To play the media you will need to either update your browser to a recent version or update your Flash plugin.
Welcome to Hyperion Records, an independent British classical label devoted to presenting high-quality recordings of music of all styles and from all periods from the twelfth century to the twenty-first.
Hyperion offers both CDs, and downloads in a number of formats. The site is also available in several languages.
Please use the dropdown buttons to set your preferred options, or use the checkbox to accept the defaults.
There is a green hill far away,
Without a city wall,
Where the dear Lord was crucified
Who died to save us all.
We may not know, we cannot tell,
What pains he had to bear,
But we believe it was for us
He hung and suffered there.
He died that we might be forgiven,
He died to make us good;
That we might go at last to heaven,
Saved by his precious blood.
There was no other good enough
To pay the price of sin;
He only could unlock the gate
Of heaven, and let us in.
O dearly, dearly has he loved,
And we must love him too,
And trust in his redeeming blood,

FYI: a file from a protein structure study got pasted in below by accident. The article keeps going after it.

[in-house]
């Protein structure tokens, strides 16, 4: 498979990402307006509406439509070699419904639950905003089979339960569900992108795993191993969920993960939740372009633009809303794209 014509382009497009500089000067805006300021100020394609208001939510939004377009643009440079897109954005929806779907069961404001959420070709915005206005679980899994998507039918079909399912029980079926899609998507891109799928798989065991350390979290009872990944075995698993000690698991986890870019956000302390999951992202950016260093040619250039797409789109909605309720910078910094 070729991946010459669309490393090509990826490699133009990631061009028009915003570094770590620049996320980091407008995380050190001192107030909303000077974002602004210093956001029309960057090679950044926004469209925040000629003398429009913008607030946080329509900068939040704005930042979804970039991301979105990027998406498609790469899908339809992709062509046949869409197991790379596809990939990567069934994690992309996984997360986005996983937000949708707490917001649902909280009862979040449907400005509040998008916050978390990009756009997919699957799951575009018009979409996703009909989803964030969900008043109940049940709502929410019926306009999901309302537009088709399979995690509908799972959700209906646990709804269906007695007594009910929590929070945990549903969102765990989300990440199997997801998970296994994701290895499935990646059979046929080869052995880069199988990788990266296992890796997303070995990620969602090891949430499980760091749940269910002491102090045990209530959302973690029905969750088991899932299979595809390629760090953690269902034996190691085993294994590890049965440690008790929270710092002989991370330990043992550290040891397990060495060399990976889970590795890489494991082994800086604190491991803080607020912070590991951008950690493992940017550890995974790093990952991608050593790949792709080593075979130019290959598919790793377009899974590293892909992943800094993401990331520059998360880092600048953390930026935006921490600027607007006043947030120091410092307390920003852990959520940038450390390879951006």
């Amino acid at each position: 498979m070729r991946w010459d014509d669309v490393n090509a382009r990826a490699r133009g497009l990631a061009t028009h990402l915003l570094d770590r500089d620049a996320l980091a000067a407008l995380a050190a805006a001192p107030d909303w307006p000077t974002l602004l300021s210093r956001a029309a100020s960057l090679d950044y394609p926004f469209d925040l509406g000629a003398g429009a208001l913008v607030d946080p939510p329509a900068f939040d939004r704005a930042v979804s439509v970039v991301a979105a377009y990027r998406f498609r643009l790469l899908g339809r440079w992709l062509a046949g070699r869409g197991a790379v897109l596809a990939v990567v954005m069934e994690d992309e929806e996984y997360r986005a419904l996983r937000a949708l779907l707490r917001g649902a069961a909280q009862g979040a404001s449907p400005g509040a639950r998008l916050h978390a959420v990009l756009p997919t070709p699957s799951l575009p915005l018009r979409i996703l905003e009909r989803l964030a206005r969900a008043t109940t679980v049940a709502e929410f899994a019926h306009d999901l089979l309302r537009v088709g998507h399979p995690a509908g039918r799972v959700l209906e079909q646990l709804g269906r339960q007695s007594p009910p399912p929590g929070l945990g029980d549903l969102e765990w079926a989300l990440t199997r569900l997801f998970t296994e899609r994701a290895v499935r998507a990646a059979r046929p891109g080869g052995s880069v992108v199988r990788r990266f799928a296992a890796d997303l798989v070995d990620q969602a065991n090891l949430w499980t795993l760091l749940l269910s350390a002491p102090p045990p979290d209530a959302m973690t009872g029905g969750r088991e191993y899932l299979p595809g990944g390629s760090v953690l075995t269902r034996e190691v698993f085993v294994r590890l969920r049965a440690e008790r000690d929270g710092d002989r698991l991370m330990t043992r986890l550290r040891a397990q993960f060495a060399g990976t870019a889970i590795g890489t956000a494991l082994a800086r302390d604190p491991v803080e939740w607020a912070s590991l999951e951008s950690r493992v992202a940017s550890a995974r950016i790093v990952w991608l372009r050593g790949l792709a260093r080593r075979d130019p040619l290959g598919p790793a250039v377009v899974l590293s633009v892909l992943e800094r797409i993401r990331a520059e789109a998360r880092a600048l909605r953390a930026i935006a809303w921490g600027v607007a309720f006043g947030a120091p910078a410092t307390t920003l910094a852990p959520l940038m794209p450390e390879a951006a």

And try his works to do.
Cecil Frances Alexander (1818-1895)
We return to that great name in hymns for children, with this, her greatest hymn. The means by which she teaches the doctrine of the cross are truly simple. In verse 2 the plain ‘for us’ will bear examining in later years, as will the effectively repeated ‘dearly, dearly’ in the last verse, which may be simple emphasis or a play on two different interpretations of that word in this context. Perhaps only in the last line are we, and the children, let down by that flat and awkward word ‘try’. Again this is a hymn that, while remaining utterly suitable for children, can be sung by adults with integrity.
The tune was published in 1844 as just another tune to sing to metrical psalms. It was wedded to these words in Hymns Ancient and Modern 1868 and given the composer’s name. Its very simplicity allows the words to speak clearly and with no false emotion.